group said it was breaking up amid the controversy saying the debate over foreign participation has become a distraction from our well-intentioned and sincere desire to aid vital policy discussions on how to improve .he lives of everyday americans congressional republicans continue to react to president trump some marks about charlottesville. south carolina senator lindsey graham said the president took a step backward by again suggesting there is moral equivalency between the white supremacist neo-nazis and kkk members who attended the charlottesville rally. mcconnell said the groups behind the violence are planning to rally in lexington in his home state of kentucky. of hatetheir message and bigotry are not welcome in kentucky and should not be welcome anywhere in america. the british prime minister theresa may has criticized
president trump's remarks, blaming "both sides" for the violence in virginia. >> i have for racism, hatred and violence we have seen portrayed by these groups. the united kingdom has taken action to ban far right groups. describe them here in the united kingdom and there is no equivalence between those that have fascist views and those who oppose them. mark: they said they will counter far right views wherever they hear them. people around the world have more confidence in the handling of world affairs from vladimir putin dan president trump according to a research center survey. germany, france, and japan say that they trust president putin more. it people have more confidence and president trump in 13 countries including the u.k. and
israel. only tanzanians saw them as equals. research from february 16 to may 8. local news 20 for hours a day powered by 2700 journalists and then over 120 countries. -- journalists in over 120 countries. toolet: did some ceos way long to jump off the trump train? we will get perspective from bill cohen next. from new york, this is bloomberg. ♪
relationship between the white house and top business executives. after a trickle of leaders resigned, the floodgates opened a few hours ago. the president tweeting rather than putting pressure on the business people, i am ending both. thank you all. among those leading the charge, jamie dimon says he strongly disagrees with trump, writing in a memo that constructive economic and regulatory policies are not enough and will not matter if we don't address the divisions in our country. it is a leader's role in business and government to bring people together, not tear them apart. joining us is bloomberg television contributing editor and a vanity fair contributing editor bill cohen. jamie dimon making clear that he wants to unify people and not tear them apart but as ceo, his job is also to make clear to the president as much as possible, influence him on business environments that would be favorable to him.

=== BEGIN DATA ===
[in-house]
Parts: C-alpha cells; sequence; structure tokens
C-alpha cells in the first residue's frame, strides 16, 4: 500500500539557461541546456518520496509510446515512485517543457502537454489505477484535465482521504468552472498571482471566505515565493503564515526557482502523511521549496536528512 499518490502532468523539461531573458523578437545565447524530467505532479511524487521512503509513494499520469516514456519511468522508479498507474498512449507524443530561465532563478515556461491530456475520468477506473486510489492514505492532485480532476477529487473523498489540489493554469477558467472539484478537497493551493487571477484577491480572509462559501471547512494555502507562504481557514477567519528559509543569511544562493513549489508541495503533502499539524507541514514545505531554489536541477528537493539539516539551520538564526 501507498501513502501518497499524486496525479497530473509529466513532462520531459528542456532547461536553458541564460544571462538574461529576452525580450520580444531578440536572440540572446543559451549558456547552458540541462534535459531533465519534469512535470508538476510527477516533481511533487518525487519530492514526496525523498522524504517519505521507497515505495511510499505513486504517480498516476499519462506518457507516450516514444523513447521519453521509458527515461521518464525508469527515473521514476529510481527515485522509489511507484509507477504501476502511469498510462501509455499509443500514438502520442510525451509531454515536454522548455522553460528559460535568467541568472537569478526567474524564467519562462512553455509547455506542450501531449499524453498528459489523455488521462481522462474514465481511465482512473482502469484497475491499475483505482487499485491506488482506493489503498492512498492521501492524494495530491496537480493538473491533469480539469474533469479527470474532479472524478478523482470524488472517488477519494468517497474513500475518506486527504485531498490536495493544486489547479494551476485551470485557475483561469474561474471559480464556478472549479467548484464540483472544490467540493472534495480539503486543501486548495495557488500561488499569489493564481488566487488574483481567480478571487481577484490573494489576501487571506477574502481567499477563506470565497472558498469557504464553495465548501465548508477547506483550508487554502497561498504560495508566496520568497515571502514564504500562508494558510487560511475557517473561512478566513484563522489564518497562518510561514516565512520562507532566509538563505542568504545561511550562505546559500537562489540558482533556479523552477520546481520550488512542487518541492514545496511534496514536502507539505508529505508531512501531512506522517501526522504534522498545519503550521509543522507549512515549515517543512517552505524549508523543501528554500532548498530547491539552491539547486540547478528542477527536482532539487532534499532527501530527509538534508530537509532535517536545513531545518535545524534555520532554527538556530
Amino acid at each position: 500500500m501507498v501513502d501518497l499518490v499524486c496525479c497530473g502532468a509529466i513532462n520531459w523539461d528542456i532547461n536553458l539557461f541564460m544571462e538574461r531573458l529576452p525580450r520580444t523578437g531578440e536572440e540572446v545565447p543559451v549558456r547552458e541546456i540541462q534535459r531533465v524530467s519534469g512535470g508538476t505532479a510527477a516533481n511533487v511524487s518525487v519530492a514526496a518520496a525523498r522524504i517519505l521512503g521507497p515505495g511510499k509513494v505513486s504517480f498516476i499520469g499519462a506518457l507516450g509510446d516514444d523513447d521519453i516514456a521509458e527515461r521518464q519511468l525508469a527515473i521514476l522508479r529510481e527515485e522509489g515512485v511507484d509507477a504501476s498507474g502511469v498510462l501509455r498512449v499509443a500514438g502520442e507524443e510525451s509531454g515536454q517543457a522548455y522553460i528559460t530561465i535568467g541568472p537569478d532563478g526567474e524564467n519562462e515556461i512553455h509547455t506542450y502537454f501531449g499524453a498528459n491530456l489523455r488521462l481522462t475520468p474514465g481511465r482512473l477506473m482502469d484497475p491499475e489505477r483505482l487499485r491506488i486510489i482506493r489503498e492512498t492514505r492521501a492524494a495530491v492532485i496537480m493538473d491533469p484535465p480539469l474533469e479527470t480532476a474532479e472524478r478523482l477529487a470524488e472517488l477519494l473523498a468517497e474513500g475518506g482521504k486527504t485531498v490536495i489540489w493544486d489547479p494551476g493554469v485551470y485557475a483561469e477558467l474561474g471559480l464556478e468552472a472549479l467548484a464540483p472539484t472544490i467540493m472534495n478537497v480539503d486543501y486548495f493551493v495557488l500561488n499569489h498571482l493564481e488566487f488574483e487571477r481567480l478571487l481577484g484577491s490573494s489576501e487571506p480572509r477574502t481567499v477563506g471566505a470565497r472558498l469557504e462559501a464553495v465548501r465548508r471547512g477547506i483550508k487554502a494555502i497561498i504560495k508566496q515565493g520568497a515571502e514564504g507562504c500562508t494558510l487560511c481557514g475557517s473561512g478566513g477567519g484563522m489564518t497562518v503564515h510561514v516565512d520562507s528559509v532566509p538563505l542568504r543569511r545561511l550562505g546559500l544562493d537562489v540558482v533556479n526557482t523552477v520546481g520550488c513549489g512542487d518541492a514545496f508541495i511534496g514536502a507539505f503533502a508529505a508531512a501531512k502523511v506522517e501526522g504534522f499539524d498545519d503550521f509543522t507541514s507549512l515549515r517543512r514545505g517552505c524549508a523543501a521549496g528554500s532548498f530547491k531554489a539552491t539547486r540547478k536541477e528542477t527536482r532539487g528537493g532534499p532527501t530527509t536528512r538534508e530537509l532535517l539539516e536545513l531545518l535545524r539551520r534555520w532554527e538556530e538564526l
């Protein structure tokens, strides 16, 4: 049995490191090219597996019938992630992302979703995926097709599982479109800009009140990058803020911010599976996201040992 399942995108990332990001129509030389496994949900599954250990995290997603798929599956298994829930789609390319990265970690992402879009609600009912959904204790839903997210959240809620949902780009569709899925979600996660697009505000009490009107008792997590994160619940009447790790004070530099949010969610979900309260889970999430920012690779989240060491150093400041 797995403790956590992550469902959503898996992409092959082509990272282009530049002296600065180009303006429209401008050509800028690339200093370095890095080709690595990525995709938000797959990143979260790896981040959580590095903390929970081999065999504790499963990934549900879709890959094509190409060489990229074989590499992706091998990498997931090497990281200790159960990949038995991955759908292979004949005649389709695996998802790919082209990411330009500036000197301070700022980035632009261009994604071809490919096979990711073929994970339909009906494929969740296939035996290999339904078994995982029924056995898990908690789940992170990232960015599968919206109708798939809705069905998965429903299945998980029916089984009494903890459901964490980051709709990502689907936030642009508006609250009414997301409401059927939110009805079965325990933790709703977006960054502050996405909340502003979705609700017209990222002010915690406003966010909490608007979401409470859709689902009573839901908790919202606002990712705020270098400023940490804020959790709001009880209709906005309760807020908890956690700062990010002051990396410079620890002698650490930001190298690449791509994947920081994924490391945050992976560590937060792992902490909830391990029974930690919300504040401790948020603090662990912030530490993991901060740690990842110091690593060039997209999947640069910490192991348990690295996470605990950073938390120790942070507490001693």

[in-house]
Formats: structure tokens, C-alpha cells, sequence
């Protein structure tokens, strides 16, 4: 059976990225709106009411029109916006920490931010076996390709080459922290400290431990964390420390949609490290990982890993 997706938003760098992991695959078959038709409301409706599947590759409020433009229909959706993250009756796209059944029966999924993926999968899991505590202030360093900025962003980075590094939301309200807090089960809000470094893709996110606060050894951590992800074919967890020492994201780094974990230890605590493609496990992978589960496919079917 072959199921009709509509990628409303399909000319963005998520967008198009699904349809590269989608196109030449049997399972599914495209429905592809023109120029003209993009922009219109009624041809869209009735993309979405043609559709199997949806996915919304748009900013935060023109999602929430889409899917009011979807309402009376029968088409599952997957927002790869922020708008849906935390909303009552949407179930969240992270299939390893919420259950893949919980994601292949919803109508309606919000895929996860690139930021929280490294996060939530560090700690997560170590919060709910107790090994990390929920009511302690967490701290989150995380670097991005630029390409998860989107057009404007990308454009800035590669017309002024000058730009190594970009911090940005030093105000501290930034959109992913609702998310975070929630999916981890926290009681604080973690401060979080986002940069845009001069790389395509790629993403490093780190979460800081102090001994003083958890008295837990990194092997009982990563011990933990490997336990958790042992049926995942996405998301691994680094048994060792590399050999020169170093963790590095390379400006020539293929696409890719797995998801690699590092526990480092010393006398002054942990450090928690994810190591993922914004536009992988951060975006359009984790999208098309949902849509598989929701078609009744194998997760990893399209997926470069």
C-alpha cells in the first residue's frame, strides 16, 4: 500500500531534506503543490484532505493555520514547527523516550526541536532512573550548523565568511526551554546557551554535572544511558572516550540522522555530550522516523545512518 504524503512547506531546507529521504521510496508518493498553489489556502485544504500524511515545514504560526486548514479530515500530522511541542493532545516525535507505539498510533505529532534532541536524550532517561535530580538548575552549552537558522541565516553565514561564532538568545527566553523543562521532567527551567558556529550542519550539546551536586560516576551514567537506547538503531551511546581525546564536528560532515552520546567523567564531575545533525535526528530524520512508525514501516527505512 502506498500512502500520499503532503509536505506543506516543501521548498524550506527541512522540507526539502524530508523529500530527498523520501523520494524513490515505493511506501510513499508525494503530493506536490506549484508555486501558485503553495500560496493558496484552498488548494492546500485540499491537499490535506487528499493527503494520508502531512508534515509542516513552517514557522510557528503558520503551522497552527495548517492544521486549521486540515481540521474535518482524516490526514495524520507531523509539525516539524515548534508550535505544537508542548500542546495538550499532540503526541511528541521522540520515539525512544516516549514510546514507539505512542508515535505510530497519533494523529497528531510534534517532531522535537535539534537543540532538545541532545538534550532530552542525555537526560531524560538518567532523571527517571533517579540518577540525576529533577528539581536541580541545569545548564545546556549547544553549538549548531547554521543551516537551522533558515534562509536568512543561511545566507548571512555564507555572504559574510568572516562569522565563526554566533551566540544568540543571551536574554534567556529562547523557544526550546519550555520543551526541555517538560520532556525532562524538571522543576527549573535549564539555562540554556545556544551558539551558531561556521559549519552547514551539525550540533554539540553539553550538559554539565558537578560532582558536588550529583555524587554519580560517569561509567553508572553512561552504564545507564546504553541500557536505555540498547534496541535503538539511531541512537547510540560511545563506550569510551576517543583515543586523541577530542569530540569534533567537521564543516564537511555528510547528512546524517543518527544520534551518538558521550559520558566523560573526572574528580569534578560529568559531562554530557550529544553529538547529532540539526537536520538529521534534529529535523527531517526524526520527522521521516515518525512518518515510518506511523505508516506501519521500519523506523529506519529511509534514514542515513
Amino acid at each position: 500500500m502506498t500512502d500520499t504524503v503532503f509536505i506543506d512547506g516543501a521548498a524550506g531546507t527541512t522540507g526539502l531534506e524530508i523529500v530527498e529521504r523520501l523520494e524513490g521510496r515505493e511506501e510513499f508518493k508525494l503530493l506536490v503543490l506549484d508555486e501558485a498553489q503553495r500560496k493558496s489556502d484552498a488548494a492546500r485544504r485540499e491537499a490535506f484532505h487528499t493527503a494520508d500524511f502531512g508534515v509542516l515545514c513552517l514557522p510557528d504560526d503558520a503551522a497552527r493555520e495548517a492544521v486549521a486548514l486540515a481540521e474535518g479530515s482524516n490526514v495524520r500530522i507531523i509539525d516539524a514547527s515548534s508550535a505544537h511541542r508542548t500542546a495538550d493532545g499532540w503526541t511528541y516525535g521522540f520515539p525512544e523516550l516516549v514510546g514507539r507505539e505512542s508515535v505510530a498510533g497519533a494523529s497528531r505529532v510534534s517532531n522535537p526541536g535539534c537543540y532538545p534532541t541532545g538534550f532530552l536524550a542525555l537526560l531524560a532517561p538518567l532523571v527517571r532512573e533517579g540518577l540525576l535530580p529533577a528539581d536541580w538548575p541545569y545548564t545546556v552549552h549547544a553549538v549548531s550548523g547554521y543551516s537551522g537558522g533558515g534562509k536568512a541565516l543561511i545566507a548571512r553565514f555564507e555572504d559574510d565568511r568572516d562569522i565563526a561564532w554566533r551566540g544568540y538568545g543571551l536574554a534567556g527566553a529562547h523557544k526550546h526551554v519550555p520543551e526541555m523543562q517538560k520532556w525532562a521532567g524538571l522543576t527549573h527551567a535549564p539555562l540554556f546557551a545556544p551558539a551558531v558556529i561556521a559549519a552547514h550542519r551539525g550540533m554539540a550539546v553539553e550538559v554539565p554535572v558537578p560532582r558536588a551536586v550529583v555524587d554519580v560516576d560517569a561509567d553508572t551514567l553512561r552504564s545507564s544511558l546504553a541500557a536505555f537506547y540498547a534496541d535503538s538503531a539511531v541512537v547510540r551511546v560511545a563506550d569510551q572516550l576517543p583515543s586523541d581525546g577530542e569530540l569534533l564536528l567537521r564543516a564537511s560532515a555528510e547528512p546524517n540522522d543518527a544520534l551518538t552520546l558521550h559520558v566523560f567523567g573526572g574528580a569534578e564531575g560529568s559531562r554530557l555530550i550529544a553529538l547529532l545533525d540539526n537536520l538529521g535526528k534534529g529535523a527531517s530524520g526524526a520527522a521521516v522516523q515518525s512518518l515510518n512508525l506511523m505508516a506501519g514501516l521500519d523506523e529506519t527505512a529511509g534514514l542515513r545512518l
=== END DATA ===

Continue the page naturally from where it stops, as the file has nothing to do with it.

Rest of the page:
others saw benefit in advising the president. do you believe they will continue to give advice, just in a more private setting? virtualnk it is a certainty that that is the thing that they will do. it's what business leaders and ceos of big banks and big companies have done forever. these councils are more of a charade, more of a potemkin village than any sense of reality. i heard they have really been ineffective for the past few months. something that was probably inevitable and was going to end everybody. it gives everyone a convenient cover story for which to end it but i guarantee that the jamie dimon of the world will still be talking to donald trump iphone or another a -- by phone or another way to get their point across. to ask you about gary cohn, about he was a
principles that people have to stand up for. but obviously, gary would like to be fed chairman. it would be an incredibly crowning achievement. i measure he is qualified for it because he's not an economist and never was one. not that it is the be-all end-all of that job, but i think it would definitely give them trump, a job he cannot be removed from easily and his removal, if it were to happen, would be after the next election. julie: bloomberg tv can chew getting editor bill cohen. apple plans to spend $1 billion on original programming in the next year according to people familiar with the plan.
the company is intensifying efforts to compete with amazon and netflix in video streaming. apple has celebrated video as it seeks to double revenue by 2020 from service businesses. earnings forecasting that beat estimates, also reporting second-quarter sales that were better than estimated. a $7eo brian cornell has billion turnaround plan aimed at refurbishing target stores, opening small locations, and improving the online business. topic, joseph feldman told the advisory group analyst that he spoke about the battle to keep up with amazon. canhey are doing what they to compete with amazon and it is coming back from where it has been. they obviously had a very good quarter and a lot of the initiatives seemed to work out quite well for them. there is optimism the second half will be better. but amazon is that big looming threat for all of retail right now.